The U.S. Energy Information Administration (EIA) expects Lower 48 natural gas and crude oil production to trend higher this year than in 2016, in tandem with rising commodity prices.

In the latest edition of the Short-Term Energy Outlook (STEO) issued on Tuesday, government forecasters said U.S. crude oil production should increase to an average of 9.0 million b/d in 2017, 0.2 million b/d higher than previously forecast, with 2018 output averaging 9.3 million b/d. Lower 48 onshore crude oil production is seen averaging 6.8 million b/d in 2017, up slightly from the 2016 level. In its initial 2018 forecast, Lower 48 oil production is seen increasing by almost 0.2 million b/d.

“In previous forecasts, EIA had expected Lower 48 onshore production to generally decline through the end of 2017,” the STEO noted. “The change in the current forecast reflects crude oil prices that have been higher than forecast in recent months, allowing producers to increase active rigs at a faster pace than expected.

“Additionally, it reflects the incorporation into EIA’s models of continuous productivity improvements and lower breakeven costs. However, the forecast remains very sensitive to actual wellhead prices and rapidly changing drilling economics that vary across regions and operators.”

Declines in Lower 48 onshore crude oil production “have largely ended, and production will be relatively flat in the first quarter of 2017 compared with the previous quarter, averaging 6.7 million b/d,” according to the STEO. “Lower 48 crude oil production is then expected to increase at an average month/month rate of 20,000 b/d from April 2017 through March 2018 before leveling at just under 7.0 million b/d from April 2018 through December 2018. The growth in Lower 48 onshore crude oil production primarily reflects increased oil production in the Permian Basin in Texas and New Mexico.”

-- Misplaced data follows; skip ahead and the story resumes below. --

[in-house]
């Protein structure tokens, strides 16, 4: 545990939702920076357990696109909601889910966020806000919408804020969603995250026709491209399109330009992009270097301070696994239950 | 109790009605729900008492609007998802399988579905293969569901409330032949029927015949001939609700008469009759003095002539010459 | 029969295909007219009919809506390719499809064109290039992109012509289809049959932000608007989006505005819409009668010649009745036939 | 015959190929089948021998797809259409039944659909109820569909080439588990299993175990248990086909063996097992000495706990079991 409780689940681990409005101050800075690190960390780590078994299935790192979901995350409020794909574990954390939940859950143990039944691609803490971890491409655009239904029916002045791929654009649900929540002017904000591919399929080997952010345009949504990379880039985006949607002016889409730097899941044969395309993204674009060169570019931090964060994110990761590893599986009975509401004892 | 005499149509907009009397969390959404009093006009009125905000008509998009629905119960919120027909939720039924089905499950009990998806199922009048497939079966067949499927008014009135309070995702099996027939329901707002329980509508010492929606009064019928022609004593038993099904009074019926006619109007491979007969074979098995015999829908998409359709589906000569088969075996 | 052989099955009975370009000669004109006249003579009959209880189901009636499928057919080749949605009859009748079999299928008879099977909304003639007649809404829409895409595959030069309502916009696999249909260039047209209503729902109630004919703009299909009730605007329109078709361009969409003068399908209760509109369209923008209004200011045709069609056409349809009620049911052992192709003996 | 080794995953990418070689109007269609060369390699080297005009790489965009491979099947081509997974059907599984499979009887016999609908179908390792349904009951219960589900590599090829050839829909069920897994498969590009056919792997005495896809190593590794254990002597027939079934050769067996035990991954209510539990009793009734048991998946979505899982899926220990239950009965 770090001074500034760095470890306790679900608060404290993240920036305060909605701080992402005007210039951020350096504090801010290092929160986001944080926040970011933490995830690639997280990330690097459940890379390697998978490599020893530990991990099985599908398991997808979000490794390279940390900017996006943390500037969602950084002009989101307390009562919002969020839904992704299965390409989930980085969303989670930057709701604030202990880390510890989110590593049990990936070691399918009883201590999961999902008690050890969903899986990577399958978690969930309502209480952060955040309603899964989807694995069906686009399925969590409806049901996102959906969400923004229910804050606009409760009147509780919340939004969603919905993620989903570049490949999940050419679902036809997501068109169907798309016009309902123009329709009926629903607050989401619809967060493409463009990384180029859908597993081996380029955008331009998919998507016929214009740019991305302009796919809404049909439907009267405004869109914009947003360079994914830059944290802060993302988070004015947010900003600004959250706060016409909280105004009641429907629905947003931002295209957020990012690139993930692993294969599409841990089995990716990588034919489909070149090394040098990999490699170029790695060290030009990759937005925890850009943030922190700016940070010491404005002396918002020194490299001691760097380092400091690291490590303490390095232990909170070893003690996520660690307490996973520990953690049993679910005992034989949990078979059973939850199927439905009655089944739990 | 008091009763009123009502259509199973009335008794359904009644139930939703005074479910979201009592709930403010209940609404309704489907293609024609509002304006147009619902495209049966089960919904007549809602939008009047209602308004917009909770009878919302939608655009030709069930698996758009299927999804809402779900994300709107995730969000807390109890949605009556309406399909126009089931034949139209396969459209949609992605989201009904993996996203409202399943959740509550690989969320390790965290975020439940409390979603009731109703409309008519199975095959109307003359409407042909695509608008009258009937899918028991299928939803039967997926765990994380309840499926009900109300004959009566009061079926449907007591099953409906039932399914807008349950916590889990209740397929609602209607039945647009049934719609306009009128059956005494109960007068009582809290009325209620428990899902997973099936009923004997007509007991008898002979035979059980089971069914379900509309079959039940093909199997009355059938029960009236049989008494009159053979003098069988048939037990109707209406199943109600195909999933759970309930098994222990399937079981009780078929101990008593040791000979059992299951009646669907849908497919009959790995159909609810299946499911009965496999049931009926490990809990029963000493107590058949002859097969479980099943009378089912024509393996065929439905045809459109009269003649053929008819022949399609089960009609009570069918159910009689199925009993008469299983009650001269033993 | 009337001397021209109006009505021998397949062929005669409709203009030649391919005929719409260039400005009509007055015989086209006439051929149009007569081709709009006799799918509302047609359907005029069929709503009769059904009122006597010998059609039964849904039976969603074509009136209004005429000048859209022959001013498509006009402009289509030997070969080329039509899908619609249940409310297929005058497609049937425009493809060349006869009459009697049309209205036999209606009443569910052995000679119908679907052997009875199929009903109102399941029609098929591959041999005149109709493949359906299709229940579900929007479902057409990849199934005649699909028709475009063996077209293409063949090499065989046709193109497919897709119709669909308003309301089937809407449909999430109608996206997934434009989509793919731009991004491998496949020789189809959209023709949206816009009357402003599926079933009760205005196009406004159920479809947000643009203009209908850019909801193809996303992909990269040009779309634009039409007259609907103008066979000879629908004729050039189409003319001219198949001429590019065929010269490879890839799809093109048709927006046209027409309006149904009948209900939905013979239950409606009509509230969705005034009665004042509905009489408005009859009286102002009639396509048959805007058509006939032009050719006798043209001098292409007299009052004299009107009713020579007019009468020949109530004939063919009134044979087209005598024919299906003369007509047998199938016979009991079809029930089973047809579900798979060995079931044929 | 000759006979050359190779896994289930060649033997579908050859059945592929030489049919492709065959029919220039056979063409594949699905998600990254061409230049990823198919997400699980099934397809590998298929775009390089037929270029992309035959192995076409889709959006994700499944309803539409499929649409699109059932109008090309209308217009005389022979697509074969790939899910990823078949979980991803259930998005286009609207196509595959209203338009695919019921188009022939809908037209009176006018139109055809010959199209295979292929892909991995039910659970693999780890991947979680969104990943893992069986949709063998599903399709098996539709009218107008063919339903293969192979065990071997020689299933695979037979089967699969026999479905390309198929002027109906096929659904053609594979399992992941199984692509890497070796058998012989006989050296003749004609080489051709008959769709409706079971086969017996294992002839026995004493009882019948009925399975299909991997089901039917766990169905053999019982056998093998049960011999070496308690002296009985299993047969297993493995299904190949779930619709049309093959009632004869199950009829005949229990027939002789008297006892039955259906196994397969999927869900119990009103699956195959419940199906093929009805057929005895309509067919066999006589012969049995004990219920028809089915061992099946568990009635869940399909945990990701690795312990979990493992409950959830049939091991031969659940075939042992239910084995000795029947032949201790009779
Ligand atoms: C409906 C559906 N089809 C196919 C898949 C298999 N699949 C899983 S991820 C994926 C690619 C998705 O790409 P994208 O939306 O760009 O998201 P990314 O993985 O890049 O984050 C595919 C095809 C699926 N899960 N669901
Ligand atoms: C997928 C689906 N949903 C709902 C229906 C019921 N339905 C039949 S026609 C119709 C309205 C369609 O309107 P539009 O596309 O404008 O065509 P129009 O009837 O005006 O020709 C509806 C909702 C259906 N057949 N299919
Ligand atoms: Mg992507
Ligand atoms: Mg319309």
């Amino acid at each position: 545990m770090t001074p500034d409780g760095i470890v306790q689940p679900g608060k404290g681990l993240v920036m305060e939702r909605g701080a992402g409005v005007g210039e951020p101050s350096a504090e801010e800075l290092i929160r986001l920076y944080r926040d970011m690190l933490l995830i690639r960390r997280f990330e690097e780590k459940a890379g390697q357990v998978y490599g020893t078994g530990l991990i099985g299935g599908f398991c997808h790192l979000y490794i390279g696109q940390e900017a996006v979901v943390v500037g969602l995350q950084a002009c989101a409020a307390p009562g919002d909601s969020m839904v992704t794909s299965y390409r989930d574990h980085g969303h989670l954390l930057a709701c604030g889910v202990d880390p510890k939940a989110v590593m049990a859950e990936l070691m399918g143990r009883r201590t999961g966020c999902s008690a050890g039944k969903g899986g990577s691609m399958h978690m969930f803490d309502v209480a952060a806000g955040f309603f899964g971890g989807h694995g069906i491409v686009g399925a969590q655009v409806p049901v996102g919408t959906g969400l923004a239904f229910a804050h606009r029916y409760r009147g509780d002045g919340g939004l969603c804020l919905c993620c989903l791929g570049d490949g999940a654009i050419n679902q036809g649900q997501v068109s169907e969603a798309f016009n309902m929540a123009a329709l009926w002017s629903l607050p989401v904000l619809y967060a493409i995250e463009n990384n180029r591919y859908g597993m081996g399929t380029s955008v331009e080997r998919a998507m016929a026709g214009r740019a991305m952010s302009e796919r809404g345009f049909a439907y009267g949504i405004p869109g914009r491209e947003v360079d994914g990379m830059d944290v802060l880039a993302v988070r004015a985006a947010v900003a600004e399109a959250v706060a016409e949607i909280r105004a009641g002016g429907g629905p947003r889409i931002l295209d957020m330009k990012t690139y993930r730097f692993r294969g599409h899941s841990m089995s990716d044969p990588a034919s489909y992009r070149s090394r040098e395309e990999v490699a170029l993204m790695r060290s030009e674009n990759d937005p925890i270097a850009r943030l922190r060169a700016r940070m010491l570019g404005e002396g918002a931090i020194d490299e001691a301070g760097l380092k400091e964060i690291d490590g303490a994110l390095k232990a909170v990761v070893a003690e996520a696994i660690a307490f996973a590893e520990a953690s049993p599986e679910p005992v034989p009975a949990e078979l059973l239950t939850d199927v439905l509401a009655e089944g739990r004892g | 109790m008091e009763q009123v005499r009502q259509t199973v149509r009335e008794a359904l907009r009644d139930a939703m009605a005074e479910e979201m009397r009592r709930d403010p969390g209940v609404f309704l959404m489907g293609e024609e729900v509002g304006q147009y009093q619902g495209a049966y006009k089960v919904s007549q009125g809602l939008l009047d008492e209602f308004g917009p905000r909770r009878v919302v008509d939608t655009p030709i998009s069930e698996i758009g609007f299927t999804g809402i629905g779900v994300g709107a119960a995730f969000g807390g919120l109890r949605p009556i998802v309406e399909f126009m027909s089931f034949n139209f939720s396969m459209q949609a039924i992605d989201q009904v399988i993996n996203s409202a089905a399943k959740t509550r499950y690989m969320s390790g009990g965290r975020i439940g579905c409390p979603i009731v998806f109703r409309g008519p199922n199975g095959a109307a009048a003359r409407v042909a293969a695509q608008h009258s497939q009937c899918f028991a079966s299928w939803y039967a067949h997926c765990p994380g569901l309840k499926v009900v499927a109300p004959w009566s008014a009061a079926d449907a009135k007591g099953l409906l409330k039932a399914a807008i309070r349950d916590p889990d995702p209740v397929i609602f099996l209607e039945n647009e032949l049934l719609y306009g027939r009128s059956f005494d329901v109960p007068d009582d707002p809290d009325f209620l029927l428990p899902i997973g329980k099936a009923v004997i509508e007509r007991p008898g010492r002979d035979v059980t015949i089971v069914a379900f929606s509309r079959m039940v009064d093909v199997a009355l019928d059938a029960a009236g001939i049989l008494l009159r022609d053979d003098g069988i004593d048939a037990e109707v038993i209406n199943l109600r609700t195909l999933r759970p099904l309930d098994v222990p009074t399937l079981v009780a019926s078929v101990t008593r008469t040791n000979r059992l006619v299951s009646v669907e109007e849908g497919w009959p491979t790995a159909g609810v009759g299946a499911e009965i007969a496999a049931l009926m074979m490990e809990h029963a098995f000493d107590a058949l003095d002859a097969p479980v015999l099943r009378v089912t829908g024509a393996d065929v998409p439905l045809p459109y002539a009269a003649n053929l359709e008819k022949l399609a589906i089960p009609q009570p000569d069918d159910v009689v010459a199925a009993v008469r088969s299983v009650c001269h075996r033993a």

Dry gas production, which fell last year for the first time since 2005, is forecast to increase by 2% this year, rising by 1.4 Bcf/d. For 2018, EIA now sees gas output increasing 3.8%, or 2.8 Bcf/d.

An increase in gas production “reflects a forecast of higher Henry Hub natural gas spot prices as well as pipeline buildout, particularly in the Marcellus and Utica natural gas producing regions,” the STEO said.

Henry Hub spot prices, which averaged $2.51/MMBtu in 2016, are forecast to climb through 2017 and average more than $1.00 higher year/year. The new forecast, the first to include a call for 2018 prices, sees next year’s gas prices averaging $3.73.

In the December STEO, EIA had said spot prices would average $3.27/MMBtu in 2017, a forecast that was 15 cents higher than predicted in November.

The West Texas Intermediate (WTI) crude oil price, which averaged $43.33/bbl in 2016, is seen averaging $52.00/bbl in 2017 — $1.84 higher than EIA had previously forecast. The initial forecast for 2018 calls for WTI to average $55.18/bbl.

“The current price outlook is expected to support onshore drilling and well completions, which are expected to be complemented by continued increases in rig and well productivity along with falling drilling and completion costs.”